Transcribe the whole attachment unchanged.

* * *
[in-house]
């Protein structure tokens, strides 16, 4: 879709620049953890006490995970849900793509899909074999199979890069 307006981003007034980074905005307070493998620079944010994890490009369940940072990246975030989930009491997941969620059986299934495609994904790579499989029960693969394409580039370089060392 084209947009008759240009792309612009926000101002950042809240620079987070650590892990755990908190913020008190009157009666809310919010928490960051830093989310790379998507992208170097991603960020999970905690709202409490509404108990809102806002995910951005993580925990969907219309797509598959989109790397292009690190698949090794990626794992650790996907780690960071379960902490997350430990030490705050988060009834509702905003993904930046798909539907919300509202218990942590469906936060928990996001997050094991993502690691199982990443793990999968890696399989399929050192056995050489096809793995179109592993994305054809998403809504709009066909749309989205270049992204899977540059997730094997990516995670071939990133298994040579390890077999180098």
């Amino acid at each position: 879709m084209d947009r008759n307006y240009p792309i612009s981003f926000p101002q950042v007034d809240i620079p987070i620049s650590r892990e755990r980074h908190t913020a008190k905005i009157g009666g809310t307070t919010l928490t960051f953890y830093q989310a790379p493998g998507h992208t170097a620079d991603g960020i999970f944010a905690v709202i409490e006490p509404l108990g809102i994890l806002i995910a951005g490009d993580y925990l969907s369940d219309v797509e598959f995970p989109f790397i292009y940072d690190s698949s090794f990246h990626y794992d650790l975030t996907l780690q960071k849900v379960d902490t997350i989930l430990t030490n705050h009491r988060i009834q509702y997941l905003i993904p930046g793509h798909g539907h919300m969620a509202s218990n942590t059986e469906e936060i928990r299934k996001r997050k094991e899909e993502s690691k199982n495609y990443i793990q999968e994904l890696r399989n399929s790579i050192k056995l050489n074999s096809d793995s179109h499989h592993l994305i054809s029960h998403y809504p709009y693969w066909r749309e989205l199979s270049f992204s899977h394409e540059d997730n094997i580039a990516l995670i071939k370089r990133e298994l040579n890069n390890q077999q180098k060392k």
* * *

[in-house]
């Protein structure tokens, strides 16, 4: 879709620049953890006490995970849900793509899909074999199979890069 307006981003007034980074905005307070493998620079944010994890490009369940940072990246975030989930009491997941969620059986299934495609994904790579499989029960693969394409580039370089060392 084209947009008759240009792309612009926000101002950042809240620079987070650590892990755990908190913020008190009157009666809310919010928490960051830093989310790379998507992208170097991603960020999970905690709202409490509404108990809102806002995910951005993580925990969907219309797509598959989109790397292009690190698949090794990626794992650790996907780690960071379960902490997350430990030490705050988060009834509702905003993904930046798909539907919300509202218990942590469906936060928990996001997050094991993502690691199982990443793990999968890696399989399929050192056995050489096809793995179109592993994305054809998403809504709009066909749309989205270049992204899977540059997730094997990516995670071939990133298994040579390890077999180098």
């Amino acid at each position: 879709m084209d947009r008759n307006y240009p792309i612009s981003f926000p101002q950042v007034d809240i620079p987070i620049s650590r892990e755990r980074h908190t913020a008190k905005i009157g009666g809310t307070t919010l928490t960051f953890y830093q989310a790379p493998g998507h992208t170097a620079d991603g960020i999970f944010a905690v709202i409490e006490p509404l108990g809102i994890l806002i995910a951005g490009d993580y925990l969907s369940d219309v797509e598959f995970p989109f790397i292009y940072d690190s698949s090794f990246h990626y794992d650790l975030t996907l780690q960071k849900v379960d902490t997350i989930l430990t030490n705050h009491r988060i009834q509702y997941l905003i993904p930046g793509h798909g539907h919300m969620a509202s218990n942590t059986e469906e936060i928990r299934k996001r997050k094991e899909e993502s690691k199982n495609y990443i793990q999968e994904l890696r399989n399929s790579i050192k056995l050489n074999s096809d793995s179109h499989h592993l994305i054809s029960h998403y809504p709009y693969w066909r749309e989205l199979s270049f992204s899977h394409e540059d997730n094997i580039a990516l995670i071939k370089r990133e298994l040579n890069n390890q077999q180098k060392k």